Transposing Instruments confusion

I am confused, actually I have never fully grasped the concept, or perhaps I have?
I am trying to transcribe by hand from a PDF to DORICO, the first 40 bars of Beethoven’s fifth.
Already in the first bar I have a problem. ( in bars 16 to 24 much more so)

In the PDF score I am copying, there is a Clarinet in B flat. The key of B flat has 2 flats, yet in the score (and in all scores) there is only one flat. Why?
Similarly there is a French horn (Corni) in Es. What is Es? It has no flats or sharps.
The symphony is in C minor, so quite rightly Dorico sets 3 flats at the beginning of each stave. But the score has different key signatures for transposing instruments. How do I change the key signature of just one instrument?
I have other more complex doubts but first this.

Thanks.

Hi @SibeliustoDorico , maybe start here:

Dorico handles transposing instruments automatically if you assign the correct instruments to the players. You can then look at the score in Concert Pitch or in Transposed Pitch.

@SibeliustoDorico

you can create horns without key signature, but their written pitches will follow the Concert vs Transposing view:

Thank you, yes, I am quite aware of that.

A clarinet in Bb is a transposing instrument: using the same fingering, it will sound a whole step lower than other wind instruments. ‘In B flat’ is not indicating the key of the piece, but the transposition in relation to non-transposing instruments ‘in C’. BTW, there used to be also clarinets in C, but they are pretty obsolete now.
Beethoven’s 5th is in the key of c minor. Because the clarinet sounds a whole tone lower (if the clarinettist fingers a C, you’ll hear a Bb), in order to hear a piece in c minor, the clarinet part must be written one major second higher, in the key of d minor, which has a key signature of 1 flat. Other instruments (flutes, oboes, bassoons) are not-transposing, therefore they get the untransposed key signature of c minor, with 3 flats.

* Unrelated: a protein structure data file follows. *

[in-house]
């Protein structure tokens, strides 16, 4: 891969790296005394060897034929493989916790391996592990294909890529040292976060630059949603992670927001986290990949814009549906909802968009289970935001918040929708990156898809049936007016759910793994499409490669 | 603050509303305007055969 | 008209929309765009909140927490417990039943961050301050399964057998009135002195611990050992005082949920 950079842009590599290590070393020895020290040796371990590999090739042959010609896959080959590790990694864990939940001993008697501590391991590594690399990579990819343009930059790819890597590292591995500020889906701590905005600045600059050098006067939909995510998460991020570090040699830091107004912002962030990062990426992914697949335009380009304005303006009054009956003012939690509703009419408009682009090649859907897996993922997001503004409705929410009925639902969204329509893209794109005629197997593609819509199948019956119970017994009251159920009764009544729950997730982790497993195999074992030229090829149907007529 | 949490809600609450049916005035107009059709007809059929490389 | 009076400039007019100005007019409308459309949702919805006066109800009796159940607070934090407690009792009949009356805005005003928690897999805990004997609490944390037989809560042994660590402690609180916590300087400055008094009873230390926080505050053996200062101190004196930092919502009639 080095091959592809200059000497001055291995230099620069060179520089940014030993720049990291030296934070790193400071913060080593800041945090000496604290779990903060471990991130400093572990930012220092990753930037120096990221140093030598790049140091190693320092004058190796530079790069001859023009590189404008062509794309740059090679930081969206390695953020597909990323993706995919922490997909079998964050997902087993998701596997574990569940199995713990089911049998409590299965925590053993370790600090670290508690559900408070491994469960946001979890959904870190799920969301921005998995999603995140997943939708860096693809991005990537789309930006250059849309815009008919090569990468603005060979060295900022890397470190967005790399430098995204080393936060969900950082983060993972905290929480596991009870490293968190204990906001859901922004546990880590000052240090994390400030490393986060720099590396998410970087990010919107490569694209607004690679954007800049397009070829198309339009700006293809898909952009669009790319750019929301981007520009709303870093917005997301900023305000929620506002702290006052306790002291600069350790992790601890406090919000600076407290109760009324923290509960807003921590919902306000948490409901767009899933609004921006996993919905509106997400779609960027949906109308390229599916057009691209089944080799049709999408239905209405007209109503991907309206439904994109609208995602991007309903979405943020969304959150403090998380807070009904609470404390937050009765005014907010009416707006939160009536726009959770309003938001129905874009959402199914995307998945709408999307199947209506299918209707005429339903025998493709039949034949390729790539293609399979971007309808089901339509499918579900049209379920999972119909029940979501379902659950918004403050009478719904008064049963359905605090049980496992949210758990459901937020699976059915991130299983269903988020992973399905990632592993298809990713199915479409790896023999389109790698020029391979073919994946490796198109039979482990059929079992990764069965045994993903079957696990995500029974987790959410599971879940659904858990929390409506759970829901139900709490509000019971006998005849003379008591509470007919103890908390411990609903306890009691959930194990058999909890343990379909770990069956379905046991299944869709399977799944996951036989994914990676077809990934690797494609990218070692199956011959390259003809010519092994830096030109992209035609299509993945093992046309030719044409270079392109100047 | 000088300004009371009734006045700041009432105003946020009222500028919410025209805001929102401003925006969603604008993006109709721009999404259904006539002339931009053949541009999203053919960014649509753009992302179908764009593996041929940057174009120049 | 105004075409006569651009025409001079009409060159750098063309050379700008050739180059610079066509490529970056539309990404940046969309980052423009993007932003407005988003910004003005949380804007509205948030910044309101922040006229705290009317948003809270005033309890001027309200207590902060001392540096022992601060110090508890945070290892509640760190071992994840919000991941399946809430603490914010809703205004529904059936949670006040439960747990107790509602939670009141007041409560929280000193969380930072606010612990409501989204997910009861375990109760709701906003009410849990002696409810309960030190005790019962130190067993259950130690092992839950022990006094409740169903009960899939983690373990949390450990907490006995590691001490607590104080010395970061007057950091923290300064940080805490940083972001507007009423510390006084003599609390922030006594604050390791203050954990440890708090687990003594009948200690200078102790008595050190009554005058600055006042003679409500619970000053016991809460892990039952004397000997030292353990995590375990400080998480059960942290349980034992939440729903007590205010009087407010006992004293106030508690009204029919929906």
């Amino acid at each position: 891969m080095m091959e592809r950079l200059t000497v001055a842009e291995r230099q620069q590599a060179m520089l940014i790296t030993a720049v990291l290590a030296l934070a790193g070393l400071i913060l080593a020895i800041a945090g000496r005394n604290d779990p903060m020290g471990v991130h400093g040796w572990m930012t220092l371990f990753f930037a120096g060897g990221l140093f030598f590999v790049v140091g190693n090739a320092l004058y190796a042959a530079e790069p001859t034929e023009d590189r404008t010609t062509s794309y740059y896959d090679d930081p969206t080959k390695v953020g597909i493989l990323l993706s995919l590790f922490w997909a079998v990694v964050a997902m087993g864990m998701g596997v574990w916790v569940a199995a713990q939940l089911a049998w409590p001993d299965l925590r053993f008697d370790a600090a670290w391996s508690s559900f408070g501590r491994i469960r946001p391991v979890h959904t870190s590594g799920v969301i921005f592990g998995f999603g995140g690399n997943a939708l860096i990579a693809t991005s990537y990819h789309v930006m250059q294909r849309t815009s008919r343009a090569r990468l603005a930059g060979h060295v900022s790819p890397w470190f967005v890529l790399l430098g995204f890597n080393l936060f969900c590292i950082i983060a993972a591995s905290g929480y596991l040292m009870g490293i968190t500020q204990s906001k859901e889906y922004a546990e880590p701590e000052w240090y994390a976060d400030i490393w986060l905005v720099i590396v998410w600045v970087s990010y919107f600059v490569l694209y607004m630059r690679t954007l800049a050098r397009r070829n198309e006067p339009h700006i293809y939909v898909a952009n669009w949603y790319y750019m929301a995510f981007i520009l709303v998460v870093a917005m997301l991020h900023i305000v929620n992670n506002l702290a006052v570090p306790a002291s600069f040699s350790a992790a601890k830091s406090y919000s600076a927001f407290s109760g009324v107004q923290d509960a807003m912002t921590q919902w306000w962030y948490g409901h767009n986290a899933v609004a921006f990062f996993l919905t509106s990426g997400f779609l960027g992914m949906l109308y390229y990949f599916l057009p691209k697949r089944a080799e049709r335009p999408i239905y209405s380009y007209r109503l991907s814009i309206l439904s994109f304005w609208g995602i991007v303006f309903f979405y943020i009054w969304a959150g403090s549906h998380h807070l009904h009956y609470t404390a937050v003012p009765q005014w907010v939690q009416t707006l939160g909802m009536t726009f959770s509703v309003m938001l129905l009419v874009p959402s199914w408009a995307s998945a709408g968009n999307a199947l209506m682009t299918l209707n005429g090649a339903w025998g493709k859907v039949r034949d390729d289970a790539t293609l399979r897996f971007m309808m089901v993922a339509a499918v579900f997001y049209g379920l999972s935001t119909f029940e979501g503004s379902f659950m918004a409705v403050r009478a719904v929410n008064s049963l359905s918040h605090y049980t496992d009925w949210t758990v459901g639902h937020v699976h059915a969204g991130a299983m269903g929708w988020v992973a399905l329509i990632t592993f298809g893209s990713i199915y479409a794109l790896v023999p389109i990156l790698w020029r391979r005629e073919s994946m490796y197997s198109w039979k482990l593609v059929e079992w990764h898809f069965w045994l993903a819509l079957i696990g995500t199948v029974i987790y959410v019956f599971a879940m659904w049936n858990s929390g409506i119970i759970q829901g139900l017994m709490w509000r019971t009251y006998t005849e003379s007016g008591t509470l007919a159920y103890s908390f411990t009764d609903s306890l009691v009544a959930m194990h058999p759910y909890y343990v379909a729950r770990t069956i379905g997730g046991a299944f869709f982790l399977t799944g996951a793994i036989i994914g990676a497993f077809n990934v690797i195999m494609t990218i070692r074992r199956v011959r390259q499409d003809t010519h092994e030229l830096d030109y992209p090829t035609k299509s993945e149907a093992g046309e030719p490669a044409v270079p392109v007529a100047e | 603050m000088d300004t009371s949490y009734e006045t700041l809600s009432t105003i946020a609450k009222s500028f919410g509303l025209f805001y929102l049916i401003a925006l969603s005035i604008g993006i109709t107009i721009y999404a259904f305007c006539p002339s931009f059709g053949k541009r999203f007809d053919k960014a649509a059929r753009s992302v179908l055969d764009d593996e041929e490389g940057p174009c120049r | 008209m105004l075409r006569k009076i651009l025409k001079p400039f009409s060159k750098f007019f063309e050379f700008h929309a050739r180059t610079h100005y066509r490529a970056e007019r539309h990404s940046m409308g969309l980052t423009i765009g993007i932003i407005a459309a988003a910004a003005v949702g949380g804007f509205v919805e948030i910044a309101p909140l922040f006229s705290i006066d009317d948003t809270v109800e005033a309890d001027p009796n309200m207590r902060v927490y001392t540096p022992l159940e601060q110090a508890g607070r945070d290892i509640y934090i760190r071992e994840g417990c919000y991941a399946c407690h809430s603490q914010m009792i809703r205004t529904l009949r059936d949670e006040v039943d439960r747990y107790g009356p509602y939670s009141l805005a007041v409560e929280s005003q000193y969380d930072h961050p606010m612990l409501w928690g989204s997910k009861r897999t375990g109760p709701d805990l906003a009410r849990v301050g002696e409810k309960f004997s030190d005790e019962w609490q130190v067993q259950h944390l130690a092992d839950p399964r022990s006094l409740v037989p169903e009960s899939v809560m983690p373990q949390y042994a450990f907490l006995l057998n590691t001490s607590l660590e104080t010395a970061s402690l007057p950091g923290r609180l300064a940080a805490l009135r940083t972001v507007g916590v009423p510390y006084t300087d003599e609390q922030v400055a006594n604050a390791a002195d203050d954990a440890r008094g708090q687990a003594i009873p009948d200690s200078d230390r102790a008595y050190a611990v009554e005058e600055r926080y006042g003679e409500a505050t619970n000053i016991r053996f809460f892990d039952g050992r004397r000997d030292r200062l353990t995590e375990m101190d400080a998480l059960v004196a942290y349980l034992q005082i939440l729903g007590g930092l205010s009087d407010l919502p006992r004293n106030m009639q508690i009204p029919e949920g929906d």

Edit to add: Es is German for E flat. A c played on a horn in Eb will sound as Eb. In Beethoven’s time, horns usually were written without a key signature.

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@SibeliustoDorico

Es means in German Eb
Fis means F#
and so on…

So “s” added to the name of the note is b, and “is” is #

[Edit: Clarification by Pjotr]:

Thanks, that really helps. How did you manage in DORICO the three instruments with different key signatures? When I try to change one, they all change.

They all have the same inherent “key signature” (the sounding one that you can visualise if you choose the Concert Pitch View): they only show everyone it’s own transposition (own key-signature and pitches). If you read carefully the first link I posted and also the explanations of @PjotrB , maybe it will become clearer.

If you are confused:

  • when you write a new piece, just write in Concert Pitch, and at the end before printing you can choose to visualise the Transposed Pitch view.

  • If you transcribe some existing score, choose your instruments carefully (as written in the instruments list of the existing score), choose the Transposed Pitch view, set your key signature (this will adapt automatically for the transposing instruments!) and then just copy what you see. At the end if you switch to Concert Pitch view you will see that all instruments (apart from some horns and timpani that have an options to not show any key signature) will display the same key.

I see at the bottom of your score : “Concert Pitch, transpose pitch, No selection” Mine has none of that.

Which Dorico version are you using?

(but you find them also in the Edit menu)

I believe it’s the latest PRO, let me check. DORICO 5, My wife has served dinner, I also need to digest your information. Please keep in touch, I’ll write after I test this new knowledge. Thanks.

Actually, the suffix for flat is -es in German (and in Dutch), but after A and E it is contracted to ‘As’ and ‘Es’.
Extra confusion: a B flat is called ‘B’ in German, and what’s a B natural in English is called ‘H’.
Even more confusion: despite using the German system in general, the Dutch say ‘Bes’ to B flat and ‘B’ to, well, B. Sorry!

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opsss, yes you are totally correct! Thank you for the clarification.

I think I’m beginning to get it, or perhaps I’m more confused than ever.
Since I’m copying the original score, I must have DORICO set to Transpose Pitch, this way it is written as it is in the original score and sound correctly. That is:
The first three notes in the clarinet ar written as A but sound like G, which makes sense , since the Violin I, Violin II, Viola, Cello, and Double bass are all playing G!

Yesss! :smiley: